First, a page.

Source: The Conversation (Au and NZ) – By Erica Russ, Senior Lecturer, Southern Cross University
The crisis in child welfare in Australia has, for too long, resulted in too many children taken into care, with many not receiving the timely assistance and care they and their families need.
Aboriginal and Torres Strait Islander children are 11 times more likely to be taken into care. Children from culturally diverse families, and children and parents with disability are also over-represented in the system. Children often enter child protection systems for many reasons, including neglect because of poverty. Families need support to care for their children safely, rather than having their children removed.
Our national study, published by the Institute of Child Protection Studies, found this problem is made worse by poor workforce planning. The need for child welfare services has gone up but the current workforce is ill-equipped and unable to respond.
Reform is urgently needed to reshape the system and its workforce towards more services that prevent problems emerging in the first place, rather than a system geared towards removal. Such reform would support children to remain safely with their families.
The faulty child welfare system is the real issue behind our youth justice crisis
A prevention approach
Our study examined broad-ranging, publicly available data to investigate emerging trends, issues and needs in the child welfare workforce and the educational profile of the workforce.
We approached this research from a public health perspective, where the priority is prevention and early intervention.
We wanted to evaluate how ready this workforce is to implement principles outlined in the National Framework for Protecting Australia’s Children 2009-2020, a guiding policy document agreed upon by state and federal governments at the 2009 Council of Australian Governments (COAG) meeting.
These principles envision a system where services and key stakeholders – such as teachers, health workers and community service workers – are funded to work together with children and families to reduce vulnerability and prevent child abuse and neglect.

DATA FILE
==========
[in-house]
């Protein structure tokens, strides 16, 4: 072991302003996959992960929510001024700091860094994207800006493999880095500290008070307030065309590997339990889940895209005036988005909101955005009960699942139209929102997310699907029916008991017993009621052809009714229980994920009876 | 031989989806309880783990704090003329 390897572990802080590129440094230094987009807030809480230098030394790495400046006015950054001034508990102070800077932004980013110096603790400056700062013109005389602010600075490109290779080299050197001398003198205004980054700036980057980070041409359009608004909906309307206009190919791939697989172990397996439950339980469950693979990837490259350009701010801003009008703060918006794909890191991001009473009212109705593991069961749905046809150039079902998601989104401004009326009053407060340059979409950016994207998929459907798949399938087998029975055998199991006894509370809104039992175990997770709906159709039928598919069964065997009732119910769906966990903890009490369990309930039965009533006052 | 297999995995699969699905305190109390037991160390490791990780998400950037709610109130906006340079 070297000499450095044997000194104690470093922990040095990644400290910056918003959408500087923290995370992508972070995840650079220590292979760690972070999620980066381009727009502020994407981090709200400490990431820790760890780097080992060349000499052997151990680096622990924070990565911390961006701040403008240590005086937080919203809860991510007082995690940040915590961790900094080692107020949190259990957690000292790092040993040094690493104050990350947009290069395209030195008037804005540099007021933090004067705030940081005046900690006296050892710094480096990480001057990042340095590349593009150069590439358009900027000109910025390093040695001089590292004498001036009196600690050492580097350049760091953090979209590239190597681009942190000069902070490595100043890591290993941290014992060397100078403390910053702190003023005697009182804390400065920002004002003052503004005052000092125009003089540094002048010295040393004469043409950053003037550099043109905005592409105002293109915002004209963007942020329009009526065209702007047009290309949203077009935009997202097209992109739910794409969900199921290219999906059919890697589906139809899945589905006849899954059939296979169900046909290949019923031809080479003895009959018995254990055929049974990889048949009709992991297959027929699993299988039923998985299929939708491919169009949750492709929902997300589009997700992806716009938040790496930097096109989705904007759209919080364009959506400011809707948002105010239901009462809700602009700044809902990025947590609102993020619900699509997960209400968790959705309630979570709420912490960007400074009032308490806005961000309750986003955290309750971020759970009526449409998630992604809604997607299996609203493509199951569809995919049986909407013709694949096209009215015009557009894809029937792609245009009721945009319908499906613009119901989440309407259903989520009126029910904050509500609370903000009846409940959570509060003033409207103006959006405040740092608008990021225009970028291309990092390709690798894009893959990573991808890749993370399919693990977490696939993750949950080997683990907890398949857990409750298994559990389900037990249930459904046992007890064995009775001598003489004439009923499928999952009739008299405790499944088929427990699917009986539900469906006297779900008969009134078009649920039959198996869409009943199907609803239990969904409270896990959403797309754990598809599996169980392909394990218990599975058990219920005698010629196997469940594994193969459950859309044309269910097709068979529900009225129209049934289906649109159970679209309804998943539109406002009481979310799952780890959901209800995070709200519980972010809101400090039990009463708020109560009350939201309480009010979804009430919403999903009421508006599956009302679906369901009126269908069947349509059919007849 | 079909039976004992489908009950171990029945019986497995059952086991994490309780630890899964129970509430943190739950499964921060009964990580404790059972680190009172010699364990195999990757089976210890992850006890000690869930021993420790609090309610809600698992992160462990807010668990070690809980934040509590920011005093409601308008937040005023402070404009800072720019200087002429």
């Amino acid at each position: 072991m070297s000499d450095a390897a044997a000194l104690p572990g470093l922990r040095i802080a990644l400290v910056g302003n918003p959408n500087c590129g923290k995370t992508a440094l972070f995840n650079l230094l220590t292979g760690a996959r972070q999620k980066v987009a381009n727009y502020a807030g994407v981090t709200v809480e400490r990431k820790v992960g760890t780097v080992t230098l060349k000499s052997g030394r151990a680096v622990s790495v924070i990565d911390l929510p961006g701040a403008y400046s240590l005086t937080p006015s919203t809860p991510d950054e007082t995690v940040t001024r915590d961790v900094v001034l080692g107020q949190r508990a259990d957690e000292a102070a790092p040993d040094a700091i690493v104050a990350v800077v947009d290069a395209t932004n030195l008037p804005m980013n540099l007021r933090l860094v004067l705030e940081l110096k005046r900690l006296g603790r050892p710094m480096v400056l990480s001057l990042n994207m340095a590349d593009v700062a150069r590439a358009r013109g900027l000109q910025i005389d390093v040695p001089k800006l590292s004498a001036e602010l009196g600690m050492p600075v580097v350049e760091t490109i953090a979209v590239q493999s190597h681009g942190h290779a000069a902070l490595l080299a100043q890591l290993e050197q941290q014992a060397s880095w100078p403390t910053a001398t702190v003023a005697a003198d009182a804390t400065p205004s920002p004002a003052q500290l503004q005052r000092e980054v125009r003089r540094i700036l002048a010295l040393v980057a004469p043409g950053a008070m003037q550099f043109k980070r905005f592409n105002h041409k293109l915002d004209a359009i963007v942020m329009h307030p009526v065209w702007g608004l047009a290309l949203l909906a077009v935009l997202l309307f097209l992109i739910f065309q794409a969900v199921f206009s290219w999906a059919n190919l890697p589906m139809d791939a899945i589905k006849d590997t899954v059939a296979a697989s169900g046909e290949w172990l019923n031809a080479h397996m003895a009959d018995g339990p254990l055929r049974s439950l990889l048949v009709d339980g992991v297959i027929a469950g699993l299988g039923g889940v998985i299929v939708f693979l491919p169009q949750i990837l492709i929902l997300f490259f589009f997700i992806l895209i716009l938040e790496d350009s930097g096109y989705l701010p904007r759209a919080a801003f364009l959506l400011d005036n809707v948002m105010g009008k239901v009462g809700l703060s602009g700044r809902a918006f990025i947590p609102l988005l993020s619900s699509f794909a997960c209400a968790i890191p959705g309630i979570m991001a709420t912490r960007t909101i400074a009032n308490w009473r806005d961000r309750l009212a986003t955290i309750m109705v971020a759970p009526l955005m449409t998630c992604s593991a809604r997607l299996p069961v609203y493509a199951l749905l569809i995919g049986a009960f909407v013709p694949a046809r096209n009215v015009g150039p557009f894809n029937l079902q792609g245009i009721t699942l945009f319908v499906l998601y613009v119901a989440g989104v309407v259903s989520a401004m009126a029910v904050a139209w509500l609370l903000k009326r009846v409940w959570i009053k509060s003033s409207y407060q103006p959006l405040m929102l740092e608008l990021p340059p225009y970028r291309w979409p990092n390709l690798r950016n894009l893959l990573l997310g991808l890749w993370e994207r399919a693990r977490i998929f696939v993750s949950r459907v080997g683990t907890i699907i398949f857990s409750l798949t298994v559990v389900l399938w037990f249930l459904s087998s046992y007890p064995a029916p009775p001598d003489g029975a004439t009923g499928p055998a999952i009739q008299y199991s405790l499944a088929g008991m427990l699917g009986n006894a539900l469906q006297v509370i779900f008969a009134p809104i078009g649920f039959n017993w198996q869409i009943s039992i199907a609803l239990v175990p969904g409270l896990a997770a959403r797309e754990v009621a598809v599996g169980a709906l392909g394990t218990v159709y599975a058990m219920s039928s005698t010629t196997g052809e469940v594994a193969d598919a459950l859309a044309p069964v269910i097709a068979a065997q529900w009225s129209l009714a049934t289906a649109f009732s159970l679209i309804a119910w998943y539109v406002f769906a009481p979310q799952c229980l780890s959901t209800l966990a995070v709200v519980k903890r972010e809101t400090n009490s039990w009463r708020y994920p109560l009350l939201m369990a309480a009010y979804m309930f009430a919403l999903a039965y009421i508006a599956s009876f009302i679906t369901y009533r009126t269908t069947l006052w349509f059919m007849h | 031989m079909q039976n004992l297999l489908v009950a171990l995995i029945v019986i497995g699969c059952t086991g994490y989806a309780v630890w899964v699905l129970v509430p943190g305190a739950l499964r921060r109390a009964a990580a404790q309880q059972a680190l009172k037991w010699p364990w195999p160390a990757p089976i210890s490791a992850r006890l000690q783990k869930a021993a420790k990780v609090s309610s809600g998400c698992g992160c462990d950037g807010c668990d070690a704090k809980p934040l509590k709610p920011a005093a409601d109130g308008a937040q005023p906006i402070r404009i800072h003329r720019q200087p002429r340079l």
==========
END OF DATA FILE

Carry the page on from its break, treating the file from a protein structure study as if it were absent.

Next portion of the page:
Research has also identified ways we can invest in supporting parents to address early issues that might otherwise become a child protection concern.
If early intervention approaches prove to be not enough, more intensive services exist to support more vulnerable families to reduce the risk of child abuse and neglect. Then, the formal state child protection response (sometimes known as the “tertiary tier” of the broader child welfare system) should only kick in if the supportive services are not able to manage or reduce the risk of child maltreatment.
Even when someone notifies a state child protection authority about a child’s safety, they and their family don’t always get the help they need. Safety concerns keep on being raised. Removal of children may be necessary in some instances. But removal often does not ensure the safety and well-being of children.
We need early, specialist support that is actually helpful for children and families, culturally appropriate, and meaningful. This is by far the most effective way to deal with child abuse and neglect and promote child safety and well-being, while minimising removals.
To achieve this goal, workforce reform is needed.
A question of resourcing
The workforce for the preventative and supportive services in the child protection system is poorly defined and resourced.
Many of these workers – teachers, early childhood educators, nurses, GPs – do not have the qualifications or skills needed to recognise and assess risk of harm and provide needed support.
These problems inherent with prevention and support increases the pressure on the child protection systems.
Most of the funding and resources are aimed towards the more severe end of the child protection systems, yet high levels of staff turnover continue, which negatively affect the quality and consistency of service.